Longacre I have heard good things but from Burpham playdates are going to be tricky. Journey doable but not much fun in the winter. Not convinced from what I have heard that Longacre is very sporty but you could move them (and have a further commute) to Cranleigh at age 7.
Given you have to work I would look at where the schools are - Cranmore does a school bus from Guildford, Hoe Bridge you are on the edge of Woking , Longacre well....
We are in the same position and in addition to the other schools we are also considering Longacre. A few very helpful MNers mentioned it, and we went to visit the school. We were really overwhelmed by the genuine warmth and the friendliness, and very much liked the new head and the teachers there. We are on the Burpham edge of Merrow, but the journey is doable as you can cut through Chilworth and avoid the morning traffic. The facilities don't compare to Cranmore, of course, but there are other things to compensate.
Which schools are you hoping to move onto for secondary? Lanesborough is very much a feeder for RGS which is a love it or loathe it school. Very academic, rather eccentric and bookish - right up our street but if my sons were sporty I'd think twice.
Thanks for all the feedback. I think we've now narrowed it down to Hoe Bridge, Cranmore and Lanesborough. Our son appears to be quite sporty so that may rule out Lanesborough (we have a visit booked in a few weeks' time). We heard Cranmore has great facilities and does well academically but are a bit worried as to whether it's caring enough and if they make the lessons enjoyable. We don't want it to be all push and no enjoyment. From Hoe Bridge's website, we got a real feeling for caring, nurturing though facilities aren't as good and not as wide a range of sport available as with Cranmore. As a working Mum we also want to be able to mix well with other parents and we heard that most of Cranmore's Mums don't work (not that it should matter).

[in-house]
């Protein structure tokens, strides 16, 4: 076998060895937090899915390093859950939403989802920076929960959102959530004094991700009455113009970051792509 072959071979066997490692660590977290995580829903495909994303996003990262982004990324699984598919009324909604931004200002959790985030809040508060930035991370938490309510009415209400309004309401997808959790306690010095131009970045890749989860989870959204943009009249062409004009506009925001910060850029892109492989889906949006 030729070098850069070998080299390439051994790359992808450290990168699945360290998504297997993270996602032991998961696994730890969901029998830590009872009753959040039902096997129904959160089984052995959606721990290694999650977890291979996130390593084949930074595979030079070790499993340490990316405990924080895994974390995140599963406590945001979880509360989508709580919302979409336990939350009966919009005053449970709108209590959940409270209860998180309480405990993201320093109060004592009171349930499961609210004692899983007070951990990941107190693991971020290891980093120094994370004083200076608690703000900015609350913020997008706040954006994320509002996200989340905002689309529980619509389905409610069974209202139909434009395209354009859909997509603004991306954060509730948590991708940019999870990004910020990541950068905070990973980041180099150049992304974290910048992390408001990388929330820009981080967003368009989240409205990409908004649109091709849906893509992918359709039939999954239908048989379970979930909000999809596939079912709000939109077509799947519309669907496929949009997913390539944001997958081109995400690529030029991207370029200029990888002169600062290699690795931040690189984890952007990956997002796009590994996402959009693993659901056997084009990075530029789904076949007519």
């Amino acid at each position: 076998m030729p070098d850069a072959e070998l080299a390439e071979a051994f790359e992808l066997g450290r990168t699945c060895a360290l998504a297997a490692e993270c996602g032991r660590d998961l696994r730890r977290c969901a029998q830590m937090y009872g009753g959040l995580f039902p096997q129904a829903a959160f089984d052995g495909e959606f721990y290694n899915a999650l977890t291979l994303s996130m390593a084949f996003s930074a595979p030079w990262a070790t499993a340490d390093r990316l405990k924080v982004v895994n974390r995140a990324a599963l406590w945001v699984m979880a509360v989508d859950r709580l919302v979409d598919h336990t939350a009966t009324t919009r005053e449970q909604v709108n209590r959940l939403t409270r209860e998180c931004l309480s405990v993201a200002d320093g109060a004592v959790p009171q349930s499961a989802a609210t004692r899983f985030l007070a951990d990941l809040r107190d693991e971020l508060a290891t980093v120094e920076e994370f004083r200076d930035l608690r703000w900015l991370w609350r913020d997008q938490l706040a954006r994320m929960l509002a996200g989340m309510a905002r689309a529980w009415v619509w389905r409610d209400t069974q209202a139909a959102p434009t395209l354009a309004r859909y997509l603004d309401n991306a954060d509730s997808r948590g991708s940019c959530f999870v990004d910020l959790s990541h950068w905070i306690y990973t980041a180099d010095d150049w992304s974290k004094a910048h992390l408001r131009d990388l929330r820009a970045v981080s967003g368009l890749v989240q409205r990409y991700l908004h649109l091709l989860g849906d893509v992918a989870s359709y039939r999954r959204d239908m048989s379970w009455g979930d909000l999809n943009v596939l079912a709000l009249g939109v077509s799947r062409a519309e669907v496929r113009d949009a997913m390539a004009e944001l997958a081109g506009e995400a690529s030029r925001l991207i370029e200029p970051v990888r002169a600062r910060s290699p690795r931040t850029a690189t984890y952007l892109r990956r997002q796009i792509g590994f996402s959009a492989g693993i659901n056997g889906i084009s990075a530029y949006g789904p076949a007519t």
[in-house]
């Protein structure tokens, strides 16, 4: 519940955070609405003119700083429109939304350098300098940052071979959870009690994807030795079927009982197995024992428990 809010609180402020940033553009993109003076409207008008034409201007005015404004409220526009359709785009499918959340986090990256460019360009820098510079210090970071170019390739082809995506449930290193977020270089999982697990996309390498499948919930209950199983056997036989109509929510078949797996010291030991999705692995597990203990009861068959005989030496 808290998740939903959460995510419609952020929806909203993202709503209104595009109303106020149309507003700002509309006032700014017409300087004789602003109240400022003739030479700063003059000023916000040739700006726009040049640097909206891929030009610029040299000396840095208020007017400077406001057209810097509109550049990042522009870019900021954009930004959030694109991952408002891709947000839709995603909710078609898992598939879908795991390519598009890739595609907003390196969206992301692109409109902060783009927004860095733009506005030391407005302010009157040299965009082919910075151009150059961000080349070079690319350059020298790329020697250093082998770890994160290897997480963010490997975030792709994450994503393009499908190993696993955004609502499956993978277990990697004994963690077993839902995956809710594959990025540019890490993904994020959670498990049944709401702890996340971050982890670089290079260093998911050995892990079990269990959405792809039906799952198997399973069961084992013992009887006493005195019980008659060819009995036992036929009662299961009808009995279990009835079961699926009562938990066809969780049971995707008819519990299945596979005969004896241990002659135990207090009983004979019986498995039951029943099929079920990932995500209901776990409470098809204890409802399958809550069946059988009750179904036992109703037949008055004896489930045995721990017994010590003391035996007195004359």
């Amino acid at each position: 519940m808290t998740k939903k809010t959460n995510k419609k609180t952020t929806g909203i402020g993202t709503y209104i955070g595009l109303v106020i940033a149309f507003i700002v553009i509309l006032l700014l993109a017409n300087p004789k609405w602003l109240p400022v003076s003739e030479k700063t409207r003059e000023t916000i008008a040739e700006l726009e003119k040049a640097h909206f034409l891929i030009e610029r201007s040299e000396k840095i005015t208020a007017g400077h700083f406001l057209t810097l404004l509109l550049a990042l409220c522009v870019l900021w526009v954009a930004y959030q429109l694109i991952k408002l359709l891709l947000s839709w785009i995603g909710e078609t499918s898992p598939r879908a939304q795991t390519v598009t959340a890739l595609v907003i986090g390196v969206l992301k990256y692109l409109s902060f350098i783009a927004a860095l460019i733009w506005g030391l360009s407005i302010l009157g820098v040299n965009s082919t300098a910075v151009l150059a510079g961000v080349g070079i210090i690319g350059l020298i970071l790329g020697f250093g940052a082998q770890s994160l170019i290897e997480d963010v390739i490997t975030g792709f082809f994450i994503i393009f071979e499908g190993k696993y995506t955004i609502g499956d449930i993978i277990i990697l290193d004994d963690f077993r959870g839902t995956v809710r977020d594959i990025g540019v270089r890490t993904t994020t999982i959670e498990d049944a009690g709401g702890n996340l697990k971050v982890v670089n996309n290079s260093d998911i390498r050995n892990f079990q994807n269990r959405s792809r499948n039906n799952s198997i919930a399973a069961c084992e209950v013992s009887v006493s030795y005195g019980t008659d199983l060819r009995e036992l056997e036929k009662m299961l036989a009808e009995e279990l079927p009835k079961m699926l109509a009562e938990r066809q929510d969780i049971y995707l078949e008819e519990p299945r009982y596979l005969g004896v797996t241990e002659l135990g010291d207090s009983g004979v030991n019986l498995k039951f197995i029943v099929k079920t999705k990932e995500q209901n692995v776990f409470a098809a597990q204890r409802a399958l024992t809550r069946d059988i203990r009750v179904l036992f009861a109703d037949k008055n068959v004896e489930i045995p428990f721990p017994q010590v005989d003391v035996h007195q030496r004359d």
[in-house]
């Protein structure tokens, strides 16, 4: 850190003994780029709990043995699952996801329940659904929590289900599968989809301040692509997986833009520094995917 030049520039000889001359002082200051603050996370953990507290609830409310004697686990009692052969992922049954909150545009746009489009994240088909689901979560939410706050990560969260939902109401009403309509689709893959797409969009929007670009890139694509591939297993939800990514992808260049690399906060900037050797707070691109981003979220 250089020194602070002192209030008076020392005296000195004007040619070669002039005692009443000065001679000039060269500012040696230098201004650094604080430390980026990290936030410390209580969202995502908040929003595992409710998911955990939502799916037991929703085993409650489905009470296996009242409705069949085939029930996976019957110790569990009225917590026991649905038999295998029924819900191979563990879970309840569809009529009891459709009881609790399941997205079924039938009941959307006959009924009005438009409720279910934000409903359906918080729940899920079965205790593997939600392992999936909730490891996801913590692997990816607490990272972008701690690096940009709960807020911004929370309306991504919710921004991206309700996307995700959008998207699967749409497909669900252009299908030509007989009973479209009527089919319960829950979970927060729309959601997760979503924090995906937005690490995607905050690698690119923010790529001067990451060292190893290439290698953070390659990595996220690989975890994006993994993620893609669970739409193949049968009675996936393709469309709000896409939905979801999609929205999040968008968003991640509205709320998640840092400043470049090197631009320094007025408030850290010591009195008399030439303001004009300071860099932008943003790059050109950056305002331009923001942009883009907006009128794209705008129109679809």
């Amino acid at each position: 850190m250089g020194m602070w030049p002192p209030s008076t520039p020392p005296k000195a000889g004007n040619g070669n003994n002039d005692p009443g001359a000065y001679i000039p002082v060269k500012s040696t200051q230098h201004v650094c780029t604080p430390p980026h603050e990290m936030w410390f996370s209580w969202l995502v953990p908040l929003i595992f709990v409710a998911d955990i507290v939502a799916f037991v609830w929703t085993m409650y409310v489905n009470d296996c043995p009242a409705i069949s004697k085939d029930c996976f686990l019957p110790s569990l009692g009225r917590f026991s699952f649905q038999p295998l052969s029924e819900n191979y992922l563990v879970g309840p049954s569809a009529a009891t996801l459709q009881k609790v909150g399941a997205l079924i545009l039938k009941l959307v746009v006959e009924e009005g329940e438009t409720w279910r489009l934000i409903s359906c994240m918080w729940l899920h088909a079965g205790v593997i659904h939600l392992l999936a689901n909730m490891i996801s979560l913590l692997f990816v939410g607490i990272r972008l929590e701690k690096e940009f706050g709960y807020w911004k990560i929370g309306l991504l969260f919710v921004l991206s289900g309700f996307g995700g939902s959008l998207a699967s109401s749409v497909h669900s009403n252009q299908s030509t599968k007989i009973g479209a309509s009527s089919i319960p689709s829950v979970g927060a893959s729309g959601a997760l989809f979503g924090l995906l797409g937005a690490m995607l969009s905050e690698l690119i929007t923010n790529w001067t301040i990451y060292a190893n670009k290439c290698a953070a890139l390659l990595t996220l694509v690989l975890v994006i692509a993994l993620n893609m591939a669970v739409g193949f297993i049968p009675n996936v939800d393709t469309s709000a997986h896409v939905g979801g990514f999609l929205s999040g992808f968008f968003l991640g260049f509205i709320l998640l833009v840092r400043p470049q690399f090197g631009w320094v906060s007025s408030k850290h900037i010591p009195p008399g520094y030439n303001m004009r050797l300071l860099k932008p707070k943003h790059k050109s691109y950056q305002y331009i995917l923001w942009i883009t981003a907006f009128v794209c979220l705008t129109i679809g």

I think with any prep school you need to ask where the kids go on leaving- this will give you the best steer on where it lies in the academic scheme of things (knowing which senior schools require higher common entrance pass rate helps for this) Prep schools job is to PREPARE for senior school entry and if they get the children into schools of patents choice they are at least doing that part of the job well!
I know a few boys that have/tried to move to the Lanesborough from Hoe Bridge looking for a more academic school. Plenty happy with Hoe Bridge though. Ripley Court closer but have heard very mixed reports about the headmaster you seem to hate him or love him.
I know zillions of people who've put boys through Hoe Bridge. My DD1 was there till she was 7, but she is now 17 so it's hardly up to date information. We moved her because the prep was too boyish for her, which I think is largely still true but less so than it was. It seems better for support of things like dyslexia than some, def less academic than some, lots of different things to do and I think is generally quite caring - new head has been there just over a year, I think. I know of one boy, not specially good or bad at anything, who's got a bit lost in the crowd. I can't think of anyone i know who's moved a boy (rather than a girl) because they were dissatisfied with the school As Such, although obviously I know some who were moved because they had serious issues of some sort or another (autism, severe behavioural problems, etc). I think if you want an academically respectable but not massively pushy traditional type of school, it does what it says on the tin. Most children who go there live in Woking, so be prepared to get to know the A320 very well indeed, but the journey won't be too bad if he's prep age and has to be there by 8.15 - if he's pre-prep age and only has to be there later, the journey would be worse. Go and have a look!